Part of the problem for the reader is being able to contextualise the author, in order to draw meaning and fully understand the ideas that are being conveyed. The Author is no longer automatically an ‘authority’ (“I read it in a book so it must be true”): far more sophisticated skills are required in order to select, understand, analyse and critique the information with which we are now overwhelmed. This is sometimes called ‘critical information literacy’ which is quite different from the ‘information literacy’ that librarians used to know and love. In fact, it might almost be called ‘critical media literacy’ or, the term I currently prefer, ‘Critical Digital Literacies’. All the technology in China – and the rest of the world – will not help us one jot if the general population does not develop these skills. I believe that we, as guardians of memory and cultural heritage, are the very people to undertake this.
Increasing epublishing and ereading means, at the very least, familiarisation with the tools that are required is necessary. Does this mean the end of publishers? How does it change the publishing cycle? There have already been huge shifts in educational resources and scholarly communication patterns (more on this at another time); Open Access and Open Source are widely used and increasingly popular. This will have, perhaps, the greatest impact on poor countries – but what will the nature and consequences of this be?
Consider the rise of civilian journalism. I grew up in an environment in which it was natural to doubt every word on the radio or in the newspapers on current events; we needed to understand that we were being fed half news or even no news at all. Sadly, in environments were ‘free speech’ is protected by law, too many accept that what news is being reported, and what comments are made on it, is both important and authentic. The ways in which journalism (‘churnalism’ is a new aspect of this – see www.churnalism.com) and the media operate is accepted as part of the transparent background. Civilian journalism empowers ordinary people to report directly on what is happening: this, enhanced by Twitter and Facebook, provide different interpretations and views. It can be said, therefore, that in this regard, the internet is like Foucault’s Bibliotheque Fantastique: a place where we go to discover ideas and to have them challenged. The new heroes are, if you like, at the bottom of the pyramid, in terms of sheer number, at least.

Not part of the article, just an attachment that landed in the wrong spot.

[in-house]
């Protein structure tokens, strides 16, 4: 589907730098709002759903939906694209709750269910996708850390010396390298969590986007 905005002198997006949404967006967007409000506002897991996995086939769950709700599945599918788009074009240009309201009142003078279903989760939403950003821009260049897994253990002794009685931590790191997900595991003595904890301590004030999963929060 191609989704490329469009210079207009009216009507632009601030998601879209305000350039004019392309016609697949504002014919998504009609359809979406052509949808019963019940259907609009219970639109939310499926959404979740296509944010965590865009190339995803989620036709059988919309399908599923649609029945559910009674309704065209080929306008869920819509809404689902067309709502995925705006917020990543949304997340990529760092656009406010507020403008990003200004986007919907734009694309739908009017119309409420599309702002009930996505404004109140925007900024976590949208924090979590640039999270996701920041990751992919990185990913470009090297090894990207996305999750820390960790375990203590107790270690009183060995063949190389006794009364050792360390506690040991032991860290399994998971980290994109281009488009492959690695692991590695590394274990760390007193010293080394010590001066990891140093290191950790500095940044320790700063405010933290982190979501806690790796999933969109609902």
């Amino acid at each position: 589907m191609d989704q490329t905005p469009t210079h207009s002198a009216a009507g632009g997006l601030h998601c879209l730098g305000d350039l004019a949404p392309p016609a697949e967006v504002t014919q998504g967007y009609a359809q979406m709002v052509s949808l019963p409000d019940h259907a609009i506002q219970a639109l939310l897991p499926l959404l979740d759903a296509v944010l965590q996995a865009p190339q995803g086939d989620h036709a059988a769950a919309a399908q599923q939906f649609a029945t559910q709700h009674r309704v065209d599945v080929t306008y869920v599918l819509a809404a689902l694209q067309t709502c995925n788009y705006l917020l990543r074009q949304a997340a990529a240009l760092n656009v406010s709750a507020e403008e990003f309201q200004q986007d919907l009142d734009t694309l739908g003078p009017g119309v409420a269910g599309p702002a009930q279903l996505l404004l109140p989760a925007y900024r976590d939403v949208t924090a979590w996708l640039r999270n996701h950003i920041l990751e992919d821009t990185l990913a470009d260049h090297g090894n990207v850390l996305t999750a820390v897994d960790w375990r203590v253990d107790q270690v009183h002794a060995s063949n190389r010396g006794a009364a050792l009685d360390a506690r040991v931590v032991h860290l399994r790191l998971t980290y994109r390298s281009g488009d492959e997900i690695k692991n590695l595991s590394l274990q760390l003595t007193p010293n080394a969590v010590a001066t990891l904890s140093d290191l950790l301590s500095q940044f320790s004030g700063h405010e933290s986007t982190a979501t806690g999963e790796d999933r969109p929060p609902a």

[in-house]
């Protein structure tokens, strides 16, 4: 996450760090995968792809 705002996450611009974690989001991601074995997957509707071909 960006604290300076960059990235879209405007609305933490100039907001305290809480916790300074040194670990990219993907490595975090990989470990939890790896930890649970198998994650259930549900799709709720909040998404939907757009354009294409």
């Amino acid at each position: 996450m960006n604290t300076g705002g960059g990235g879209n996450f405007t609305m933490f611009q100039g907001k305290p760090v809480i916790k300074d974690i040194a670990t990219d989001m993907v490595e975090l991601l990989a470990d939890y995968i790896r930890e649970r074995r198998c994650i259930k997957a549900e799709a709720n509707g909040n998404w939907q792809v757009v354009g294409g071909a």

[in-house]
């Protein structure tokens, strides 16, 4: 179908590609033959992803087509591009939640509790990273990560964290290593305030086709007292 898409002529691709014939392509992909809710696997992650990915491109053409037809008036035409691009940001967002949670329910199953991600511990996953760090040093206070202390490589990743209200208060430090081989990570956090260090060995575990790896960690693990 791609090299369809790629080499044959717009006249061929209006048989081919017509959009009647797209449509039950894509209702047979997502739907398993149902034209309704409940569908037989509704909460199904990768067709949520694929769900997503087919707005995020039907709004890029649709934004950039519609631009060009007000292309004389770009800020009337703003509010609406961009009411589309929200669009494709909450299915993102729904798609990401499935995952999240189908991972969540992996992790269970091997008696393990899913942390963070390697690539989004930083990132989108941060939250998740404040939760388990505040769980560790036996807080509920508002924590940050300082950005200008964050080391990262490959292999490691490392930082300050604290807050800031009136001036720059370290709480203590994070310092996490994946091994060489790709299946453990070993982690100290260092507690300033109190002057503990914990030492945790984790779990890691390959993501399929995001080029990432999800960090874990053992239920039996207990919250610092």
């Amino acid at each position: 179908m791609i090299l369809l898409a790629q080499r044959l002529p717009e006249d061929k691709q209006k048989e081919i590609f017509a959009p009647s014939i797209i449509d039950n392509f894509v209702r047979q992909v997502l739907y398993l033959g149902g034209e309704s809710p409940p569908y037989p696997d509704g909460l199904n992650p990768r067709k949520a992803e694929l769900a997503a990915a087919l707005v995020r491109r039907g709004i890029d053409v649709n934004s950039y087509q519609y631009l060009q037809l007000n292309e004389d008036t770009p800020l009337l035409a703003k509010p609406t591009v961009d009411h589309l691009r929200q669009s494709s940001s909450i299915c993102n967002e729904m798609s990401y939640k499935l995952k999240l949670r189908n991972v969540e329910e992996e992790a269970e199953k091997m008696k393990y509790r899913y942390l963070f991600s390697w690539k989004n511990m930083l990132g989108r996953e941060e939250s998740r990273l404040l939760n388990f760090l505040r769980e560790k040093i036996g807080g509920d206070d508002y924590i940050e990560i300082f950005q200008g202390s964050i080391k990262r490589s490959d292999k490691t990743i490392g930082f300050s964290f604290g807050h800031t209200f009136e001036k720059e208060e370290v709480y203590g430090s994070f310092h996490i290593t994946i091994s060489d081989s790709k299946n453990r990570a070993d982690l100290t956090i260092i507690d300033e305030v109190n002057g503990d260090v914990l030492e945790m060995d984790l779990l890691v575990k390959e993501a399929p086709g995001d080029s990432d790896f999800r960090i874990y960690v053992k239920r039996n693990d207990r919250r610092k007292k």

The other aspect of this is that printed newspapers are likely to shift to online only. An advantage of this for individuals is that they can use push technologies – news aggregators such as RSS feeds – to deliver only the bits they want to know about. And then there was Twitter – and now, for those with iPad tablets, FlipBoard, which allows you, effectively, to create your own magazine.
As information professionals, what are we going to do about this? How will we manage and encourage access to all these ideas? A Sisyphean task, seemingly. How can our knowledge and skills be used? How can we access and use user commentaries and annotations? At the same time, we must ask, “Who is NOT using the internet? Who is NOT publishing their ideas?” This group may include anyone from serious scholars to the illiterate and disadvantaged: whose voices need to be heard? Should we have any involvement with this – knowledge creation and distribution?
The rise of secret gardens, or, the Splinterweb. Social networking is all well and good, but perhaps the hysteria is now over: do we all want everybody to know our every move, our ever mundane and trivial thought? And let’s not mention the time it takes to pursue this triviality. It seems that people are becoming more selective, perhaps more discreet and attempting to use their internet space and time more meaningfully. This would suggest not only targeted audiences, but a judicious and discriminating approach to who can see what. There is little doubt that, with the emphasis on intellectual property (note for example the astronomical number of patents that are being applied for and approved), most knowledge creators/publishers wish to protect and preserve theirs. So, while a considerable portion of the internet will remain public and open, increasingly we are likely to see inaccessible areas. Costs will be involved, flying in the face of the open access movment.
- Integrating Web 2.0 with Traditional Software: MindTouch Lauches Contextual Help CMS (readwriteweb.com)
- Readings 3: Self Publishing and DIY (sebloom.wordpress.com)
- A complete guide to web, Facebook, Twitter, and Google Plus privacy and security! (theedublogger.com)
- Science churnalism (guardian.co.uk)